Ted Kushion isn’t the type of guy to let a little cardiac arrest – actually, much more than just a “little” cardiac arrest, but more on that later – stop him. The story of the sales rep for Mizuno Running and former Gazelle Sports buyer is about taking a life-threatening event and using it to find a way to do some good in his local community and, even more ambitiously, in the run specialty retail world as well.

Kushion spent a total of 13 years at Gazelle Sports, first as an assistant manager coordinating staff training and then as a key shoe buyer, working closely alongside one of the store’s owners, Ken Sung. In 2016 he moved on to his current job with Mizuno as an Upper Midwest sales rep.

But his life-changing moment, as recounted in a Gazelle Sports blog, occurred late in the summer of 2019:

“It was at the tail end of summer when Ted’s heart stopped. Literally stopped beating. His family had just gotten home after a Labor Day weekend spent up north at Ted’s parents. Ted and his wife, Deb, were unwinding, watching a movie together. None of them knew that something was very wrong with Ted’s heart. None of them knew that his heart would stop beating for over 15 minutes.

“Ted’s wife, his high school sweetheart who - no doubt - saved his life by administering CPR until help would arrive with an AED (Automated Electronic Defibrillator), which would zap Ted’s heart back into some semblance of normal rhythm.”

By the time paramedics shocked him with the AED, Kushion had been without a pulse for 20 minutes.

Rushed to the hospital, he was placed on a ventilator and after three days of being in a medically induced coma he finally regained consciousness. He couldn’t speak since his vocal chords were damaged when he was intubated and he had frontal lobe damage and memory issues. And no one could tell him what caused his heart to stop. From the battery of tests the hospital administered, his heart appeared completely healthy.

After several EKGs, doctors finally discovered the likely culprit: an extra nerve pathway connecting the top and bottom chambers of Kushion’s heart. Doctors performed a cardiac ablation to destroy the extra pathway and put an implantable cardiac defibrillator in Ted’s chest.

He was told recovery would be a long road, that six months would be an optimistic prognosis for some semblance of normalcy. But he was biking only two weeks after being released from the hospital and he dedicated himself to getting back to work, getting back to normalcy.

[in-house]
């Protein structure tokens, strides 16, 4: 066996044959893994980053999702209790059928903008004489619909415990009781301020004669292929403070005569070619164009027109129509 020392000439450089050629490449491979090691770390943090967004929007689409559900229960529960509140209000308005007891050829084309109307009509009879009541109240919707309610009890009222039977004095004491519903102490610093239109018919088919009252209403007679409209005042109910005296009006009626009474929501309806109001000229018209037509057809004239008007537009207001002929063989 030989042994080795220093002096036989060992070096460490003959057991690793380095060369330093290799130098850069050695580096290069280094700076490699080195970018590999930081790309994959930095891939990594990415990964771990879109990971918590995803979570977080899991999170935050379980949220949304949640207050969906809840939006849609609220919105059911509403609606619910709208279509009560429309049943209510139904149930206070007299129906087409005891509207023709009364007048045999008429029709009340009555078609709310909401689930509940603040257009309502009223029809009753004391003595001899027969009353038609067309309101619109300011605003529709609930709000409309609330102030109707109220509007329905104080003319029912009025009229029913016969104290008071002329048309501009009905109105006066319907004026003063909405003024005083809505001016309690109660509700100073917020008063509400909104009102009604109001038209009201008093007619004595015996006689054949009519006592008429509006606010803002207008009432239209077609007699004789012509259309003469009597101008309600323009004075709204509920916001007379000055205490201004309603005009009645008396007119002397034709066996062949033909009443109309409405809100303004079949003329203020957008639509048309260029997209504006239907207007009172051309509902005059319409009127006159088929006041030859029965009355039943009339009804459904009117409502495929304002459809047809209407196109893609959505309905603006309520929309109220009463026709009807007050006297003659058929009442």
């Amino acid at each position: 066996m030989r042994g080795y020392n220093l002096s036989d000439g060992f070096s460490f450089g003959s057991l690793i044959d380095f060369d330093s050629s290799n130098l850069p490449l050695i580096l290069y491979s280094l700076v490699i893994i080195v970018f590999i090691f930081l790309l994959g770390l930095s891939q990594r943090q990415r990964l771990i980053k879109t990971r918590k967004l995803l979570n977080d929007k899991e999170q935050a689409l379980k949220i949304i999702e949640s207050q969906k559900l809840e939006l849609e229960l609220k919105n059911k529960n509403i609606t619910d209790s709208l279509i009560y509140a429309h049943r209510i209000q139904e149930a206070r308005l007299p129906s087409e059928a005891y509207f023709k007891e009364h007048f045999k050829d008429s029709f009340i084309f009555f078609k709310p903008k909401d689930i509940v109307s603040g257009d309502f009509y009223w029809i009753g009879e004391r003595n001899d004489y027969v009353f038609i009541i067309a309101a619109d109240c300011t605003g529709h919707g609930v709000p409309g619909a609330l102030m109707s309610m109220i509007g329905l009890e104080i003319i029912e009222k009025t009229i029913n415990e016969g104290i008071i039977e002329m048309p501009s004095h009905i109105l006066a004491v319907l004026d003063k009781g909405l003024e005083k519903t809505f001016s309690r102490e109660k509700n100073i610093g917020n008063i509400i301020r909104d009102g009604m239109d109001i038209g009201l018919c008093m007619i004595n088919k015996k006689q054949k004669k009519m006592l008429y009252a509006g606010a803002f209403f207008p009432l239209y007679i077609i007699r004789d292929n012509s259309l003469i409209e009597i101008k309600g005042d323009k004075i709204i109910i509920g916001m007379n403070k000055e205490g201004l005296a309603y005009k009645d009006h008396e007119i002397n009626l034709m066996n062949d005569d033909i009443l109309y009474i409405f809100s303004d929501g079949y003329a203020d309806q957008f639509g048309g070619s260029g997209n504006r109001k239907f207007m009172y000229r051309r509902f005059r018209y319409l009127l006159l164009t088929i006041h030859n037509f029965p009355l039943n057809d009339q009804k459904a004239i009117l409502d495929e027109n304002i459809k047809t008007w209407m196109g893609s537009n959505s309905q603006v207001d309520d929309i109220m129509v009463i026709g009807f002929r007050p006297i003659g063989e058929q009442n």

That’s where the story really takes off. Realizing that the AED literally brought him back to life, Kushion, an avid runner and biker, looked for a way to turn his oft-repeated story into a positive. “It’s difficult to tell the story over and over, so I wanted to change the conversation to something more positive,” he explains.

The result – a series of fundraising efforts at some of the stores he sells to in the Upper Midwest to raise enough money for them to purchase and install an AED at their stores — each AED costs approximately $1000, a lot of money for a much-needed, but often overlooked, piece of safety equipment.

(An AED, or automated external defibrillator, is used to help those experiencing sudden cardiac arrest. It’s a sophisticated, yet easy-to-use, medical device that can analyze the heart’s rhythm and, if necessary, deliver an electrical shock, or defibrillation, to help the heart re-establish an effective rhythm.)

Kushion points out that run retailers are often the focal point of a local running community, hosting run groups and sponsoring races and educational events. There is certainly a need for a safety precaution such as an AED and he wants to spread the word.

“The AED was what ultimately saved my life,” Kushion says. “And running stores don’t generally have the money to put into something like an AED. They’re essentially a luxury for any retail store.

“But running stores who host runners also have a higher risk,” he adds. “There’s any number of things that can happen. So I want to do what I can to make sure the people and stores that I love and care about have the tools they need to handle any situation.”

Running Lab was the first store to participate as Kushion tested the viability of the fundraiser with a smaller store. Then Gazelle committed right away and has been an active partner — this past February the chain did a big Valentine’s Day campaign around it. Striders and Ann Arbor Running Co. also participated and Hanson’s has committed to doing it this fall.

His story even inspired Mizuno Running to provide CPR training at its sales conference while Kushion was recovering from his cardiac arrest.

While he stresses that he is certainly not in the fundraising or events business, Kushion is putting the effort into spreading the word about how important this life-saving piece of equipment can be for a running store and how it can be an excellent community effort to raise the funds. He welcomes any retailer to reach out to him for thoughts on how to jump start any AED fundraising effort.

“It is a natural cause for the run community because it directly impacts their members and a store’s customers,” Kushion stresses. “It’s a win-win for everyone.”

Ted Kushion can be reached at [email protected].